Ask any kitchen expert and they’ll tell you a combo of a tiny kitchen and centered cabinet is a bad idea.

With an off-center sink, a large part of the countertop is left for any purpose you can think of.

If you want to understand just how a space-saver an off-center sink is, look beneath any centered sink.

You will realize that much of the cabinet space directly below the sink is taken up by the drain plumbing. You want to utilize every nook and crevice in your tiny kitchen.

If you go for an off-center sink, the drain is likely to be at the edge of the cabinet, leaving behind a large storage area

3. Need for Future Customization

Off-center sinks are easily customizable.

If you choose a sink with 2 bowls, you have an option to install them at an angle.

You may have noticed that the market offers more size and shape options for off-center sinks than centered sinks.

This means you don’t need to look hard to find the right match for your kitchen.

4. You’re Looking for Something Unique

As stated earlier, off-center sinks are not common hence unique. This might as well be the reason why you’d go for one.

Again, your kitchen layout will have a bigger say on whether you should opt for this style of sink.

5. The Cabinet Is Part of an Island

It’s better to resist the nudge to center everything when dealing with a kitchen island.

Don’t get it wrong – it’s perfectly OK to have a centered sink in an island only that it may make your work a little difficult especially if you are more than one cook.

A centered sink increases the chances of bumping into your assistant as you move around picking and moving things.

6. You Want Room for Garbage Disposal

Imagine your garbage disposal close to your sink.

It may sound a bit unorthodox if it involves a garbage bin as you might worry about germs creeping back in the sink.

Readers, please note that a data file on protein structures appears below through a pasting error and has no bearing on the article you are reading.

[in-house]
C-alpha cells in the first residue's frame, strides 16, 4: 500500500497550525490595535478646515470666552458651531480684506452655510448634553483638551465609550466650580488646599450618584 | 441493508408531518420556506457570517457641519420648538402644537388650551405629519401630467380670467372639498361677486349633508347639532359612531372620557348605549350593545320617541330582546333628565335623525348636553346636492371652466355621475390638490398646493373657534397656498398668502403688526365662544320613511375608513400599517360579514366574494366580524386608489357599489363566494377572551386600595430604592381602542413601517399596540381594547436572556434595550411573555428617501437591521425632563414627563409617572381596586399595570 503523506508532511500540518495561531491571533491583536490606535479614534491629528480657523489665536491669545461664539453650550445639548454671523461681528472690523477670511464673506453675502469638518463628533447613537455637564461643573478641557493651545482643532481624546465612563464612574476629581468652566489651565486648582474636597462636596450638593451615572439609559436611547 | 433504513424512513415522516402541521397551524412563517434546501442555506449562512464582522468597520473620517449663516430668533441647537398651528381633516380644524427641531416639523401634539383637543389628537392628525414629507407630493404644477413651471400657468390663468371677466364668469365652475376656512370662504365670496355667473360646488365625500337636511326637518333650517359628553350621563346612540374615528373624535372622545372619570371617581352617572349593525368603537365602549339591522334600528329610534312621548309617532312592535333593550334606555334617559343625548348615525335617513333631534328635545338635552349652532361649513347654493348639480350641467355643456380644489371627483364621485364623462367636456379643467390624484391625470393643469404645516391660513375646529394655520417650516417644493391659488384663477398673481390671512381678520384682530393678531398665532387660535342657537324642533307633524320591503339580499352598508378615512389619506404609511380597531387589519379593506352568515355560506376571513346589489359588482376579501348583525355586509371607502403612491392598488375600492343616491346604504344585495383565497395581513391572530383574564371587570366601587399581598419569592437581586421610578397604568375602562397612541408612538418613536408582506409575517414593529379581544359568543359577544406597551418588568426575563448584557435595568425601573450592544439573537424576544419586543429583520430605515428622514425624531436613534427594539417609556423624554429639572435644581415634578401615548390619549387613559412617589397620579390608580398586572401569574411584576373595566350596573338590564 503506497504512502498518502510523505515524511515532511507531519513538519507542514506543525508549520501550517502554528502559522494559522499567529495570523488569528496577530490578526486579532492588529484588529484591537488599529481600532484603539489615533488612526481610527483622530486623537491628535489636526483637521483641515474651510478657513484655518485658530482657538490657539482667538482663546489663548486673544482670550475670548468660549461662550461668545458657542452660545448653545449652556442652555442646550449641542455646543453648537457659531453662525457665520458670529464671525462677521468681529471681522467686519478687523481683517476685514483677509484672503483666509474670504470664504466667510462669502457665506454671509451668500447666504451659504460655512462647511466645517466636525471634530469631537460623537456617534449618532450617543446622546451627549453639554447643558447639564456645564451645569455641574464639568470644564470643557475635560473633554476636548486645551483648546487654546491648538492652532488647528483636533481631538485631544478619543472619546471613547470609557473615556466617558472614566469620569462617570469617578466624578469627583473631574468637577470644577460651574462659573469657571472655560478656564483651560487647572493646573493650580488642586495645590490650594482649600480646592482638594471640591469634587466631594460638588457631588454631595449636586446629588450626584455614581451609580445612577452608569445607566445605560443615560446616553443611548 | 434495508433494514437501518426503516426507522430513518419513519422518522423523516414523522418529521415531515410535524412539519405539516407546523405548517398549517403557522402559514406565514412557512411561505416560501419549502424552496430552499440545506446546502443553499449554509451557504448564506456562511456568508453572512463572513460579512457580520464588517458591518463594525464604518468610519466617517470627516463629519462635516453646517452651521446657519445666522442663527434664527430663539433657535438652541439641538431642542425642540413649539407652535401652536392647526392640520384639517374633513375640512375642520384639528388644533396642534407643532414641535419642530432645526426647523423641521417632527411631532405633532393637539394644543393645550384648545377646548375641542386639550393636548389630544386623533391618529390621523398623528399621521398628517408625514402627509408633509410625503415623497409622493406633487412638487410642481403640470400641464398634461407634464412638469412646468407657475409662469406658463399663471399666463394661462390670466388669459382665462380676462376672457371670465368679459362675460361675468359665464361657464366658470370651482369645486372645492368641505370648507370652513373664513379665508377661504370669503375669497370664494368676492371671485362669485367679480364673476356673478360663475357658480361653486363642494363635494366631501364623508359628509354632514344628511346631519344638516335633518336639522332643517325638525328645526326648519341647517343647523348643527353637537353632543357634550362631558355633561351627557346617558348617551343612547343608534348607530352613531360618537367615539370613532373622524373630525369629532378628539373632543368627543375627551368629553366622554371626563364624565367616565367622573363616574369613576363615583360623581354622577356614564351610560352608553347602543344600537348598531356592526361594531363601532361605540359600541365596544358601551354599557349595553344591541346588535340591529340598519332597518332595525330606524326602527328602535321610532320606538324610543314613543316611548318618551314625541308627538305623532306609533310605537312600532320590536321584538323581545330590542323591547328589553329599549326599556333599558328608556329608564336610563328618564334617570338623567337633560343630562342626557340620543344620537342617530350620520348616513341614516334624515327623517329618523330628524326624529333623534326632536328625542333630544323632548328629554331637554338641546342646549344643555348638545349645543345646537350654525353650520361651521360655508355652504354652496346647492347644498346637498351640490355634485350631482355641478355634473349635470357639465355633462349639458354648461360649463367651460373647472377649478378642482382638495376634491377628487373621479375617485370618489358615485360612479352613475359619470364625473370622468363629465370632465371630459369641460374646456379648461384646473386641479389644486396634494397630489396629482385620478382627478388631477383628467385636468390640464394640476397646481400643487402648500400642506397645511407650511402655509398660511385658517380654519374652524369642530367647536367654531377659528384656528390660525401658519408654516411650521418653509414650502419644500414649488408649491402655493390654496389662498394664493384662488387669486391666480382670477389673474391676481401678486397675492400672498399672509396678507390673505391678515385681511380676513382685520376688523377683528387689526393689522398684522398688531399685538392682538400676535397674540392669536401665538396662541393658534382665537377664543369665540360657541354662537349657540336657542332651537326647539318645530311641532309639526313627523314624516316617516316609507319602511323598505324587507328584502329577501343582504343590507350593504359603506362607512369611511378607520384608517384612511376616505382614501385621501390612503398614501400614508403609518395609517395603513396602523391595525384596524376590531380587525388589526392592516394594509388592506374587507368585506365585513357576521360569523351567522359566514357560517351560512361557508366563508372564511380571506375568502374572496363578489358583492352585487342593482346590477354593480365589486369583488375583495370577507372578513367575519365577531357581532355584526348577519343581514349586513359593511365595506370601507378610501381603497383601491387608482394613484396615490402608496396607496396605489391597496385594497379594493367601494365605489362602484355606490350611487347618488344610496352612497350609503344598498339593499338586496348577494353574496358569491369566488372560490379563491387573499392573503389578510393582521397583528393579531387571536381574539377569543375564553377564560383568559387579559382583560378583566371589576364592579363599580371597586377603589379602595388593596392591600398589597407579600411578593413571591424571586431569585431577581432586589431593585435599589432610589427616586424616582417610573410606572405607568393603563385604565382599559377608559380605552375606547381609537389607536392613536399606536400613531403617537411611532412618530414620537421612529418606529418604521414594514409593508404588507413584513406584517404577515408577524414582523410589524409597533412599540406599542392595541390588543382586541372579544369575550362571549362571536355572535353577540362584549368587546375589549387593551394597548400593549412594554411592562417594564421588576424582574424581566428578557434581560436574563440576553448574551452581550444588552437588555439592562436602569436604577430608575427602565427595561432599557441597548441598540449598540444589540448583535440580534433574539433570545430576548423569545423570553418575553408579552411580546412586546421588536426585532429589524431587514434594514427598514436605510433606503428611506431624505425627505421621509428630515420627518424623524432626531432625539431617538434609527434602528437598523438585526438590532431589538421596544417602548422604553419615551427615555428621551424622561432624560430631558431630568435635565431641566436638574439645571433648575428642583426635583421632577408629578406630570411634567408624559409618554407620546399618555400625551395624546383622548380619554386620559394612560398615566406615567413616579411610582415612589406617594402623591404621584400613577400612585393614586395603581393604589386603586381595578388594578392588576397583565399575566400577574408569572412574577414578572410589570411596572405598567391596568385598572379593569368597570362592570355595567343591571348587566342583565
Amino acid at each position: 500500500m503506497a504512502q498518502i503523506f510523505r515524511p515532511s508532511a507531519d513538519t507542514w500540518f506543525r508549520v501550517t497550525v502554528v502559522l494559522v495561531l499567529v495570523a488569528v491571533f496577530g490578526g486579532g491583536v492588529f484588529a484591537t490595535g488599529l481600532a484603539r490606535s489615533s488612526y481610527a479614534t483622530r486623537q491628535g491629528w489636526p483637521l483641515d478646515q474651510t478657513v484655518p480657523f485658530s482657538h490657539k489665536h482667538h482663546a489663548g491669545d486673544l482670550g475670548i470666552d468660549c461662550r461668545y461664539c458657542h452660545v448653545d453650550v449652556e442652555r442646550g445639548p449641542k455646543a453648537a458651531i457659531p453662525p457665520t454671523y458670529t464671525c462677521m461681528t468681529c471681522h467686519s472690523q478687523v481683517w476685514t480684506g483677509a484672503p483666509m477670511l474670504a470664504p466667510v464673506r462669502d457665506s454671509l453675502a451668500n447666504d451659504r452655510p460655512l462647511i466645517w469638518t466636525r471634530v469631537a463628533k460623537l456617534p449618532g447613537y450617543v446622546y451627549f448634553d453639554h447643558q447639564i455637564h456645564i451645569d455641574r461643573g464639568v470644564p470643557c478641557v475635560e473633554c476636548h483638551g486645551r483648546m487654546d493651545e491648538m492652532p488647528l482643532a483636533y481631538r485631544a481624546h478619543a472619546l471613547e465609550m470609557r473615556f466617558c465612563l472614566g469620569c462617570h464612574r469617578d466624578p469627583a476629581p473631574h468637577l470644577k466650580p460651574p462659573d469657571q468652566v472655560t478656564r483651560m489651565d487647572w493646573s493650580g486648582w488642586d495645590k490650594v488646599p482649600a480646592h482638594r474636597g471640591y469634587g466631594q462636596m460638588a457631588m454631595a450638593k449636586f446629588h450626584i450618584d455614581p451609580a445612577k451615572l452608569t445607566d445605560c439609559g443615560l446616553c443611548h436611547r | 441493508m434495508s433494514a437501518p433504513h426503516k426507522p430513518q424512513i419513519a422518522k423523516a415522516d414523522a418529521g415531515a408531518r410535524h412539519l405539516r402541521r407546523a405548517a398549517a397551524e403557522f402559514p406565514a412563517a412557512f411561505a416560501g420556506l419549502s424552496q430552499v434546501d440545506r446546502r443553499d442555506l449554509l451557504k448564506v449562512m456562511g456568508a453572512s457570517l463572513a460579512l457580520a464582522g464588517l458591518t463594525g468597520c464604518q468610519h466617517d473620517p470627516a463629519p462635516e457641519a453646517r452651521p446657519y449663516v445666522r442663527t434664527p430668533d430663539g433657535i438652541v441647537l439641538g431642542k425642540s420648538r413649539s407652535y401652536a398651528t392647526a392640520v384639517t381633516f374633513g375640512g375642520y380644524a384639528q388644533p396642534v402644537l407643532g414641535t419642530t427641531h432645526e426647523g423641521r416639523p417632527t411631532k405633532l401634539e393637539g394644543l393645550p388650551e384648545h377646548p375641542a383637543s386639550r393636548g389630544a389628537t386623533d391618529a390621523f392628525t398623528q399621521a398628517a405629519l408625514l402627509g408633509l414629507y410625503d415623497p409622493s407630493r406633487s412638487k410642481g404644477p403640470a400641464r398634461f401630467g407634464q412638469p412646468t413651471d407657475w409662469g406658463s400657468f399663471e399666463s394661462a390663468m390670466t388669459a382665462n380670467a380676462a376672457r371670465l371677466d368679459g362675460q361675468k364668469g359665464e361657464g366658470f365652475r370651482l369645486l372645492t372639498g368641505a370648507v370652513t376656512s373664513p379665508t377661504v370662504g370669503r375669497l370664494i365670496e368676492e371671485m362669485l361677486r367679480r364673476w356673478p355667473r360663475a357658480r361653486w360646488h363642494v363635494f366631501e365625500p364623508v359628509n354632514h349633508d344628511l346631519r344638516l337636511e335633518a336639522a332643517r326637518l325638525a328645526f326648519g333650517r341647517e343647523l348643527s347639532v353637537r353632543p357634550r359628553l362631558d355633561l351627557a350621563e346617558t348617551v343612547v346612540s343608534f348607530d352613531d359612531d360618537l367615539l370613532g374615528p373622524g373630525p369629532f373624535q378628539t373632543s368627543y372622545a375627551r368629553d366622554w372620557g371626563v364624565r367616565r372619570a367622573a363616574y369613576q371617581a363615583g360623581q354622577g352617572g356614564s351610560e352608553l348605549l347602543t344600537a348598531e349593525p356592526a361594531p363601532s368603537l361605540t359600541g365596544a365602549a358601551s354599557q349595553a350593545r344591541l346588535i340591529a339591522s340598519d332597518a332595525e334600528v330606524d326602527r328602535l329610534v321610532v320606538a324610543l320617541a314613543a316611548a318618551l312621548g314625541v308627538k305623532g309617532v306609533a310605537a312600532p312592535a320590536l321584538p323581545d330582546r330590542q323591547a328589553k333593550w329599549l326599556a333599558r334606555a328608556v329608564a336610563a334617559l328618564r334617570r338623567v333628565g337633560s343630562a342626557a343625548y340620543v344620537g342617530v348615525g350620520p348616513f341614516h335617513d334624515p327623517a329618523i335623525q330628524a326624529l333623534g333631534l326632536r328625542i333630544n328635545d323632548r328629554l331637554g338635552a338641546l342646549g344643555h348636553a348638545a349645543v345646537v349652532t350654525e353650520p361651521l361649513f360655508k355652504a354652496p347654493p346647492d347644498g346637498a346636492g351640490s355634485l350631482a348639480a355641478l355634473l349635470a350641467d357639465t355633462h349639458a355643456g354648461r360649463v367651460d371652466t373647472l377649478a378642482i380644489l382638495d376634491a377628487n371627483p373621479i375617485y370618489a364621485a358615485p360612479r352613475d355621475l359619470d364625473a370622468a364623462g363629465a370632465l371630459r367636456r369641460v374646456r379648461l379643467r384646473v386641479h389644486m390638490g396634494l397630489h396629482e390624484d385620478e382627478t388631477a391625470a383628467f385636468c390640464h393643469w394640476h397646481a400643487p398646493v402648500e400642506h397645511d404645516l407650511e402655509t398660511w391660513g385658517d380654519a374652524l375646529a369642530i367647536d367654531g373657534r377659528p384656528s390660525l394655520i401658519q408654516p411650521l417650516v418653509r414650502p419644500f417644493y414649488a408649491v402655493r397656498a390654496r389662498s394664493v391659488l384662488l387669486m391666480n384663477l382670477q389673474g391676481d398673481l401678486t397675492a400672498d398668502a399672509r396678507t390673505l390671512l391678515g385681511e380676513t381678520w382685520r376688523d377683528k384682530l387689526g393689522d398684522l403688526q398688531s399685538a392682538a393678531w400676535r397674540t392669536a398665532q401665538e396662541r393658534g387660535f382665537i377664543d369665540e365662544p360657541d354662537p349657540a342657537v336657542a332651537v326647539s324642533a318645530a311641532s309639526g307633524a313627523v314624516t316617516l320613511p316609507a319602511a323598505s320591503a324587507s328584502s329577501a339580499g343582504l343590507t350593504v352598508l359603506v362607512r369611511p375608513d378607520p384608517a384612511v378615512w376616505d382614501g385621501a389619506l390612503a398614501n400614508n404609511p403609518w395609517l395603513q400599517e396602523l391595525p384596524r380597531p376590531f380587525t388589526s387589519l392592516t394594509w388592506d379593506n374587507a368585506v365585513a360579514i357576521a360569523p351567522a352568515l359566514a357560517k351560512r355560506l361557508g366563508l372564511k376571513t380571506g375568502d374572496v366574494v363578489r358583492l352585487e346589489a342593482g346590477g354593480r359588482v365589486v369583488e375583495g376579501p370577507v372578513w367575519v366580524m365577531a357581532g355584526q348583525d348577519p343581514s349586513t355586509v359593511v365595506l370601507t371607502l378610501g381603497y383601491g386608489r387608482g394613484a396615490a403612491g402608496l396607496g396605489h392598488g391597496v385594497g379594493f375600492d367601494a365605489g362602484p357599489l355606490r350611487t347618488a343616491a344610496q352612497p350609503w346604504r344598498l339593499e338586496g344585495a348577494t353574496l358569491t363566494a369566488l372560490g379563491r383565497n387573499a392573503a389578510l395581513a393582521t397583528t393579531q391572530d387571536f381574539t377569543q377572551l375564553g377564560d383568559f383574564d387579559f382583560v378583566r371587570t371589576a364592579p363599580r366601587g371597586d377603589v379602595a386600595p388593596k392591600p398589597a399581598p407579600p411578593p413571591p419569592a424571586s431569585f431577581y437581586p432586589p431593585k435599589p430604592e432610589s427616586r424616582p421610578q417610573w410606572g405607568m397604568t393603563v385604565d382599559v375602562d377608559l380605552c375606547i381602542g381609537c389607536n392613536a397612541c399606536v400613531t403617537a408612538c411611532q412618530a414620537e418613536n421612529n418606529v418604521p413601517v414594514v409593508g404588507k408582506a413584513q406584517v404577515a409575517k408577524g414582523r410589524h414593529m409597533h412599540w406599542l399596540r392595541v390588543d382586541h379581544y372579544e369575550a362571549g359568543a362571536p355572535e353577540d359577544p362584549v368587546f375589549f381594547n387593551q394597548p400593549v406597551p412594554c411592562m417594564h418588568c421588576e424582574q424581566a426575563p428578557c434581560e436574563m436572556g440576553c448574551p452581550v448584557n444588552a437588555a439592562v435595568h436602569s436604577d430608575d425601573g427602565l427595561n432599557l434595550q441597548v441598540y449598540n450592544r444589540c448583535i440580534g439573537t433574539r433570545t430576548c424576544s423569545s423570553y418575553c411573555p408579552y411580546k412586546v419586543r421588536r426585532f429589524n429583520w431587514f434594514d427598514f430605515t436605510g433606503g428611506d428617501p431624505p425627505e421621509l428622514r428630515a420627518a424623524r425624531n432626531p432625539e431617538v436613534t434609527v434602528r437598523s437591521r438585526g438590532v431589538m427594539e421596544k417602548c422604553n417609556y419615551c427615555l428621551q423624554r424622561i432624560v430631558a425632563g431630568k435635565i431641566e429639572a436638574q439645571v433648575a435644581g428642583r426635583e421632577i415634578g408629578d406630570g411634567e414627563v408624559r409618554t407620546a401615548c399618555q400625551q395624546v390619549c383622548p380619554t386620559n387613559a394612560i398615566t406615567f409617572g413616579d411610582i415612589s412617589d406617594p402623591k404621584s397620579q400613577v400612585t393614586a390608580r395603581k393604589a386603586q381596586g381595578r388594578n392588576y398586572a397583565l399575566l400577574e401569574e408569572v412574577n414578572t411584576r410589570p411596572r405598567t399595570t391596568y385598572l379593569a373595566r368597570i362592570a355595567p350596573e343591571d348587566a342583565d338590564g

However, garbage disposers are often installed directly under the sink.

An off-center sink is easier and more practical to pair with either a garbage bin or disposer. Unlike centered sinks, you won’t need to carry wastes to the garbage bin.

Wait! How Central Should Be Your Centered-Sink?

Sometimes “center/central” doesn’t necessarily mean ‘exactly at the center.’

There are two parameters:

  1.  the permitted distance between the center of the sink and the nearest wall and
  2.  distance from each extreme end of the cabinet to the sink.

15 – 20” Is About Right

Local building codes in most areas recommend a distance between 15” – 20″ between the middle of the sink and the closest wall.

That’s to provide sufficient clearance for the faucet and dishes.

One Cabinet From The Extreme Edge

When it comes to the second parameter, a sink should be about the length of one cabinet off the extreme end of the countertop.

At least 2” should be left in front.

Conclusion

To summarize everything, the sink must not be at the center of the cabinet.

Whether it should or shouldn’t is your choice.

Both centered and off-centered sinks come with pros and cons, you just need to understand your needs before settling on one.

However, there are more reasons for a centered sink, and that’s probably why it’s the default style in modern kitchens.

Related

Why Would You Have Hot Water in The Kitchen, But Not the Bathroom?

Can You Put A Kitchen Sink Next To A Stove? (Eight Placement Factors)

Can You Replace A Double Kitchen Sink With A Single?

References

https://pinkcamellias.wordpress.com/2015/09/17/does-the-sink-need-to-line-up-with-the-range-hood-in-a-kitchen/

https://directsinks.com/blogs/general/6-key-benefits-of-an-off-center-sink-drain

https://www.rtacabinetstore.com/blog/sink-placement-can-make-big-impact/